Englishwoman Amy Murphy’s first win since moving to Chantilly

Trainer at Newmarket since 2016, Amy Murphy has come to run in France from time to time. But attracted by the excellent French allowances and the post-COVID increase in fees, she decided to take the plunge and obtained a 3-month temporary license and opened a branch in Lamorle. This Wednesday at Chantilly, she took her first win since moving in thanks to a 2-year-old Manhattan Jungle.

Amy Murphy © The Telegraph

On April 1, English coach Amy Murphy received a France Galop license for a period of 3 months and opened a branch in Lamorle. About fifteen boxes Amy Murphy forced several of his inhabitants to cross the English Channel to flee to France, a country where the benefits are very attractive. This Wednesday at the Prix du Debut, a race for unpublished 2 year olds, she presented Manhattan junglefor the famous dress in FranceAna Don. Immediately into the lead Tony Piconndaughter Bungle in the junglemade his high base speed talk and brought his French opponents to their senses.


Amy Murphy (left) saddles her first winner since moving to France with Manhattan Jungle © APRH

After working as an assistant in Tom Duscombre and Luka Cumaniafter Gay Waterhouse in Australia, Amy Murphy has been a trainer at Newmarket since the end of 2016. She currently trains about thirty horses and has achieved great success since her debut. Like many of her British colleagues, she trains both flat and show jumpers. Her best combat feats to date have been achieved in this last discipline, in particular when she victoriously saddled Kalashnikov in Manifesto Novices’ Chase (Gr.1) at Aintree Festival 2019. At the apartment she came to win Prix Saraca (L.) on our land with happy odyssey set Michael Barzalona.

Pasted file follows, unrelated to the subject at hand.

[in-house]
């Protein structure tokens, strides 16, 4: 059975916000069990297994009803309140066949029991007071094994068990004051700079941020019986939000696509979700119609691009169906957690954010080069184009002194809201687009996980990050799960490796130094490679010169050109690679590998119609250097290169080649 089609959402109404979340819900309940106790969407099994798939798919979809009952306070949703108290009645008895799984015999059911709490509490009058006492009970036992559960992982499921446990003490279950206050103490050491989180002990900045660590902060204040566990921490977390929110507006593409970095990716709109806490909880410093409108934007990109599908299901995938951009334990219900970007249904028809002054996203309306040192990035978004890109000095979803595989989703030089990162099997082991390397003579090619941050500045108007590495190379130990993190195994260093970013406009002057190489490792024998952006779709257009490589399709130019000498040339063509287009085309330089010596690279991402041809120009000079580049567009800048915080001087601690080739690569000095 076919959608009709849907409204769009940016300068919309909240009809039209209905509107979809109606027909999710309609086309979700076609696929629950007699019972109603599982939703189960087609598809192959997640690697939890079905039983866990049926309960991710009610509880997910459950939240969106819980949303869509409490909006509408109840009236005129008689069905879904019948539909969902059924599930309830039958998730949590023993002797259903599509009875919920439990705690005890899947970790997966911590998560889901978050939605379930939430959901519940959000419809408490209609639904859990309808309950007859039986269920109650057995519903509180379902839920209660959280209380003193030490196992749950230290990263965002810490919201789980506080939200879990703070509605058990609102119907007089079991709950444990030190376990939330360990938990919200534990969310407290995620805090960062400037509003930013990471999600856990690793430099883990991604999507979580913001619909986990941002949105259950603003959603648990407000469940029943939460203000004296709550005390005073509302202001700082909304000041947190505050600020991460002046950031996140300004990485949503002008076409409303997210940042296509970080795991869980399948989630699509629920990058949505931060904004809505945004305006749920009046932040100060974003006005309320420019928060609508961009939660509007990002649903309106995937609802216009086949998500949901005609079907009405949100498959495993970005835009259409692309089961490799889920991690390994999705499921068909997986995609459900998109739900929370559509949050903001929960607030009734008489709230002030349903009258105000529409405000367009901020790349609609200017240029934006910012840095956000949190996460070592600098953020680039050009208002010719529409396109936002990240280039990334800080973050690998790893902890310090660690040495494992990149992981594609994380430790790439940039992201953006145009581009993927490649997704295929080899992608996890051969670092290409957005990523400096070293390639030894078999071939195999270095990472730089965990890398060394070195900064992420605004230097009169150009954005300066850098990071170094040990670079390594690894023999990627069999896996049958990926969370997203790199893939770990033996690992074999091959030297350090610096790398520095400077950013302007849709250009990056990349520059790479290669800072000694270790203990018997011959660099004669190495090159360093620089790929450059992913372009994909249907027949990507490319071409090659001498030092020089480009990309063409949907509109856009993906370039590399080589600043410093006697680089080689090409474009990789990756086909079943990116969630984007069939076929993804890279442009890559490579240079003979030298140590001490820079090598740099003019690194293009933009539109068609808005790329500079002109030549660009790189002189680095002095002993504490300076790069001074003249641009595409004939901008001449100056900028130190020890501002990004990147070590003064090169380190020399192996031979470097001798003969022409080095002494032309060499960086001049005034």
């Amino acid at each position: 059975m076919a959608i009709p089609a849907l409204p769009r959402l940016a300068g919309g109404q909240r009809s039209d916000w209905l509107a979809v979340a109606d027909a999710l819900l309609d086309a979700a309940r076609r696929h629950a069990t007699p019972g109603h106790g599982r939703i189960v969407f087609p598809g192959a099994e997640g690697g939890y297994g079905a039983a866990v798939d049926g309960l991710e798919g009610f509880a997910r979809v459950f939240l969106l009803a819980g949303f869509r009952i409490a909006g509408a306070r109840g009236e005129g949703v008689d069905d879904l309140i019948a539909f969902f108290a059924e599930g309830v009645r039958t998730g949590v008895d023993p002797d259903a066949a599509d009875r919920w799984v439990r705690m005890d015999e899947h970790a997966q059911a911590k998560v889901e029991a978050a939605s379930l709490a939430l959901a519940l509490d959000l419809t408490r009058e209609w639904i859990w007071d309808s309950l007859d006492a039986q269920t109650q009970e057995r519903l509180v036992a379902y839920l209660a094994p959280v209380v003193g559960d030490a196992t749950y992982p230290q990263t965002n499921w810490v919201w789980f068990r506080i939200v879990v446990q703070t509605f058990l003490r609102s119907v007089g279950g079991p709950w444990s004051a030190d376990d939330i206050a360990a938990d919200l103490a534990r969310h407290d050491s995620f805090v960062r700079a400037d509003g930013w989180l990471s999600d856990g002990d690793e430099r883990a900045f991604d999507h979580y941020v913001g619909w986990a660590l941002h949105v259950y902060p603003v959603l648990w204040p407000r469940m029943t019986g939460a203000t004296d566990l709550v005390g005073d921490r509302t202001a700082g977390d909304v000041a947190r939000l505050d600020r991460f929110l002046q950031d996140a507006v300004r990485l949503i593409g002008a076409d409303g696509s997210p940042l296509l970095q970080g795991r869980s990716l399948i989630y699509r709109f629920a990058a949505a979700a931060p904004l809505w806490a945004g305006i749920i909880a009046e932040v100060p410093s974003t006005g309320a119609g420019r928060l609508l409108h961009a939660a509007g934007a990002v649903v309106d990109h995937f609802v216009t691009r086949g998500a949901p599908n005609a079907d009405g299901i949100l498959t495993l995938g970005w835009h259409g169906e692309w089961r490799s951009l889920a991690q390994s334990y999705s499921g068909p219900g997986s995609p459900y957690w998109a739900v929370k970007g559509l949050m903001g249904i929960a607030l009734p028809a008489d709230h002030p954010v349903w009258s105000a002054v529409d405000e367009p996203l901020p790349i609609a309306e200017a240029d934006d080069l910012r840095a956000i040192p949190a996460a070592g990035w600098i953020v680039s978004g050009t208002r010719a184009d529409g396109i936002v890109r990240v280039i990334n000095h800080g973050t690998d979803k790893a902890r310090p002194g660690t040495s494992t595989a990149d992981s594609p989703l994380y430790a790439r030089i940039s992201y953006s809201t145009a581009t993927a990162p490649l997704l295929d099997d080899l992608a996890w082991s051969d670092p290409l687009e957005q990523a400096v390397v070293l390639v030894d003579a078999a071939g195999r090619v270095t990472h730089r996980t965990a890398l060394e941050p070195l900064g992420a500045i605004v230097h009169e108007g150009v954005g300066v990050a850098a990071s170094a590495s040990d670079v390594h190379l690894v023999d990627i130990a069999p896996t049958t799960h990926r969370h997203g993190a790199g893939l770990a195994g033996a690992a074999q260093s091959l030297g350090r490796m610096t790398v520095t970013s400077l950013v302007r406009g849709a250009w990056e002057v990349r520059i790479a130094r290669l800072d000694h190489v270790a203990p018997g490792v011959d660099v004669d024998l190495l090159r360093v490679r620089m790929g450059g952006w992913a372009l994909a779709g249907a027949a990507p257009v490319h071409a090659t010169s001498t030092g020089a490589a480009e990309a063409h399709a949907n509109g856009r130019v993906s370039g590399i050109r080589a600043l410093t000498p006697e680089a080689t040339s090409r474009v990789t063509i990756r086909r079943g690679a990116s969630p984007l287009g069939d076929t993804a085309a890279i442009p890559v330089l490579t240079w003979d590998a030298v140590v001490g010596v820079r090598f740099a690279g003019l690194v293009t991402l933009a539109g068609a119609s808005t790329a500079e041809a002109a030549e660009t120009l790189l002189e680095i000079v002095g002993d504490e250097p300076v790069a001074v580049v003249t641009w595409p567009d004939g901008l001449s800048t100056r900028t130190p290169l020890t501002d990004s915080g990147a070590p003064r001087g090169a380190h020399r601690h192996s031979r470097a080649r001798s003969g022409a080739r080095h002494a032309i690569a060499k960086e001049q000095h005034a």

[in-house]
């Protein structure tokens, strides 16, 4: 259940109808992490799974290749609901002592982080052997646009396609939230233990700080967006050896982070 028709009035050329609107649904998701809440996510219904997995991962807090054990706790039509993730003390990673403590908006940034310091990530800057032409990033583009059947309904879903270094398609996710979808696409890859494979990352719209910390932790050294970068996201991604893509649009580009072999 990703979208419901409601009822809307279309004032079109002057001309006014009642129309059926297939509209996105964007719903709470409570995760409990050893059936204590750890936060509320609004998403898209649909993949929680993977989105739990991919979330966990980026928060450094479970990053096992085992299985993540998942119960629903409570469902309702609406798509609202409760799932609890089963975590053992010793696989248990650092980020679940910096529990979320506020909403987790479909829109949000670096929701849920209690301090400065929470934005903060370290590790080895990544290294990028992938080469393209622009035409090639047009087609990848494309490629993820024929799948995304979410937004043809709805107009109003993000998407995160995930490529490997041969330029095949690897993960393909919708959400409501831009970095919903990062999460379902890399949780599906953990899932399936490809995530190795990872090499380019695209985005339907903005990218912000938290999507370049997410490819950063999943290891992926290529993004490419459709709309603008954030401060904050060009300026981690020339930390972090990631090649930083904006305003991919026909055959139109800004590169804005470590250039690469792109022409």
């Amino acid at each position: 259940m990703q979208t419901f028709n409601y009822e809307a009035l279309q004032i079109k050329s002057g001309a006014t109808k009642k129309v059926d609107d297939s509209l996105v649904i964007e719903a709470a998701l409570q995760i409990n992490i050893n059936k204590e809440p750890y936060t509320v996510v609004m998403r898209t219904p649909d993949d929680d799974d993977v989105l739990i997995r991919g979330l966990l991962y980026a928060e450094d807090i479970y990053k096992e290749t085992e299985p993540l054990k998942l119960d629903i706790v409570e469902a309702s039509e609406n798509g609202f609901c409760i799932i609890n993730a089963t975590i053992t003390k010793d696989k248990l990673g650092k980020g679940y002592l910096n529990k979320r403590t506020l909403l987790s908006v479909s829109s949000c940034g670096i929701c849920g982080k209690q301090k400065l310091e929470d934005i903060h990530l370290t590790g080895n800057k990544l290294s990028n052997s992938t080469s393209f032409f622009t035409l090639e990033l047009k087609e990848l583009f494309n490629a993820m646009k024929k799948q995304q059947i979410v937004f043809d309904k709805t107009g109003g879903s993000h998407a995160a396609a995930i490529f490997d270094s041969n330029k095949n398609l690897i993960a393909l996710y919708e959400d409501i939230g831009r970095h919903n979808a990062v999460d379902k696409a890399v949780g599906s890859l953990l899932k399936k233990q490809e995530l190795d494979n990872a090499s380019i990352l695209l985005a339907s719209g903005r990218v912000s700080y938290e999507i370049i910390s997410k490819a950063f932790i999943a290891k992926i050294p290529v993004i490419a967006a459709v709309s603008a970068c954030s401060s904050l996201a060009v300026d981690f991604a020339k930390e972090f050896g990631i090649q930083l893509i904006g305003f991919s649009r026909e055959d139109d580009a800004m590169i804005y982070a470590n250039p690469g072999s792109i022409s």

Kalashnikov in Group 1 at Aintree ©Racing Post

Coming several times to ride on our land this winter (especially since horses have a handicap value), Amy Murphy decided to take the plunge and open a branch in France, avoiding the £1,500 round-trip travel expenses. So he sent to France horses capable of performing well on the Parisian hippodromes, but also horses of lower value. The latter, destined for the provinces, will be leveled in races with a distribution significantly higher than what is done across the Channel. Another strong point of French racing: owner bonuses. Since then Murphy and her clients will turn to buying horses born and bred in France in order to be able to take advantage of this significant bonus.

Amy Murphy’s team at Newmarket ©AM Racing

In recent years, more and more English and Irish professionals have decided to settle in France. There are many reasons for this, the first of which is the much higher level of distribution in France. In recent months, due to rising prices for agricultural raw materials (straw, food) and gasoline, British coaches have been forced to revise their pensions upwards. Despite the fact that local owners have a different culture from ours, without striving for profitability, their wallets are not unlimited. Therefore, several coaches have settled in France in recent seasons. This is the case Gavin Hernon, Nick Littmoden, Tim Donworth or soon Noel George who should return the highly esteemed He is Frenchbrilliant winner for his Auteuil debut at the Prix de l’Yonne.

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